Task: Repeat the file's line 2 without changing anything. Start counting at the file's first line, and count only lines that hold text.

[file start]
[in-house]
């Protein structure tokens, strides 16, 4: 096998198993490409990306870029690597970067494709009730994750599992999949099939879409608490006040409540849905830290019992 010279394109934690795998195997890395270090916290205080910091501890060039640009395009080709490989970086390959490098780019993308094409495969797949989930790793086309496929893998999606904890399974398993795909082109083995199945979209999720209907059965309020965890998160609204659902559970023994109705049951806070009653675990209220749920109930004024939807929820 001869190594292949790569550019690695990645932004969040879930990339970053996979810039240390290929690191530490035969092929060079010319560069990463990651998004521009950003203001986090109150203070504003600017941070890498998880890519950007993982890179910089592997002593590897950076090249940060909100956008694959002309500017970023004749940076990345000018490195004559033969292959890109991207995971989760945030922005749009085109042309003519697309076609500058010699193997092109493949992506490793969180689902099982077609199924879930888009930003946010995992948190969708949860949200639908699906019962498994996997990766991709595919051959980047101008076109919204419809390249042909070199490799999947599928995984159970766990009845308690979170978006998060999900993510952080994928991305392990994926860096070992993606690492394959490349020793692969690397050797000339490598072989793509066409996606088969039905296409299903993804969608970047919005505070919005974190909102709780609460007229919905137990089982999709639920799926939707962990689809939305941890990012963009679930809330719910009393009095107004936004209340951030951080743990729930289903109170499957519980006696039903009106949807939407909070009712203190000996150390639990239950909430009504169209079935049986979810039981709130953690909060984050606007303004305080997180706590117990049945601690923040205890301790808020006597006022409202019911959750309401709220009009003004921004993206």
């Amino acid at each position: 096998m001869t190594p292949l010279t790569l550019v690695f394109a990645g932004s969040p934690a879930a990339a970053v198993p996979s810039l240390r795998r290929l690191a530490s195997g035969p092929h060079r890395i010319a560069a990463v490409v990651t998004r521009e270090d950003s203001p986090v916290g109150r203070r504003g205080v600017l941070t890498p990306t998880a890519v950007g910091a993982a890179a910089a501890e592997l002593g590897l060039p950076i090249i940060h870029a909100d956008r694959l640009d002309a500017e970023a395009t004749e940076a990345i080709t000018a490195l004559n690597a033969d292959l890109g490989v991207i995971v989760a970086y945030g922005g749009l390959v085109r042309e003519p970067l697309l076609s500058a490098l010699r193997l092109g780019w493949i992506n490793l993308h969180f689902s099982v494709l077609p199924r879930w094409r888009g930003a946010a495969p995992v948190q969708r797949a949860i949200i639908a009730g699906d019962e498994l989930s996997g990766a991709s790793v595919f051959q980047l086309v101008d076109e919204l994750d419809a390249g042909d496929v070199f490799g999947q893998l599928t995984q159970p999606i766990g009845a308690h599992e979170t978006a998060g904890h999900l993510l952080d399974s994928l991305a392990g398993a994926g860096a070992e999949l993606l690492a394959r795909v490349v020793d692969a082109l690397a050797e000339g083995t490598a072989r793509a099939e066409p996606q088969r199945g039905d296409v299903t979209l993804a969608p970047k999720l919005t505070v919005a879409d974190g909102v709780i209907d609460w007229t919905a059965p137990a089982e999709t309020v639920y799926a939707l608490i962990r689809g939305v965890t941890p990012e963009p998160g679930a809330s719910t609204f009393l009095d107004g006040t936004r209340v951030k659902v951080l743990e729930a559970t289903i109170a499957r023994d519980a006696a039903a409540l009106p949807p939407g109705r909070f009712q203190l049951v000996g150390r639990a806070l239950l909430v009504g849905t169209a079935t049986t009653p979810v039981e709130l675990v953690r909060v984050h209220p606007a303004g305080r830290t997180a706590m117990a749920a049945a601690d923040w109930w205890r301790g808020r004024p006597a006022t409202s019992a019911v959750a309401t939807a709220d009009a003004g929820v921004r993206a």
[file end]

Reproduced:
């Protein structure tokens, strides 16, 4: 096998198993490409990306870029690597970067494709009730994750599992999949099939879409608490006040409540849905830290019992 010279394109934690795998195997890395270090916290205080910091501890060039640009395009080709490989970086390959490098780019993308094409495969797949989930790793086309496929893998999606904890399974398993795909082109083995199945979209999720209907059965309020965890998160609204659902559970023994109705049951806070009653675990209220749920109930004024939807929820 001869190594292949790569550019690695990645932004969040879930990339970053996979810039240390290929690191530490035969092929060079010319560069990463990651998004521009950003203001986090109150203070504003600017941070890498998880890519950007993982890179910089592997002593590897950076090249940060909100956008694959002309500017970023004749940076990345000018490195004559033969292959890109991207995971989760945030922005749009085109042309003519697309076609500058010699193997092109493949992506490793969180689902099982077609199924879930888009930003946010995992948190969708949860949200639908699906019962498994996997990766991709595919051959980047101008076109919204419809390249042909070199490799999947599928995984159970766990009845308690979170978006998060999900993510952080994928991305392990994926860096070992993606690492394959490349020793692969690397050797000339490598072989793509066409996606088969039905296409299903993804969608970047919005505070919005974190909102709780609460007229919905137990089982999709639920799926939707962990689809939305941890990012963009679930809330719910009393009095107004936004209340951030951080743990729930289903109170499957519980006696039903009106949807939407909070009712203190000996150390639990239950909430009504169209079935049986979810039981709130953690909060984050606007303004305080997180706590117990049945601690923040205890301790808020006597006022409202019911959750309401709220009009003004921004993206």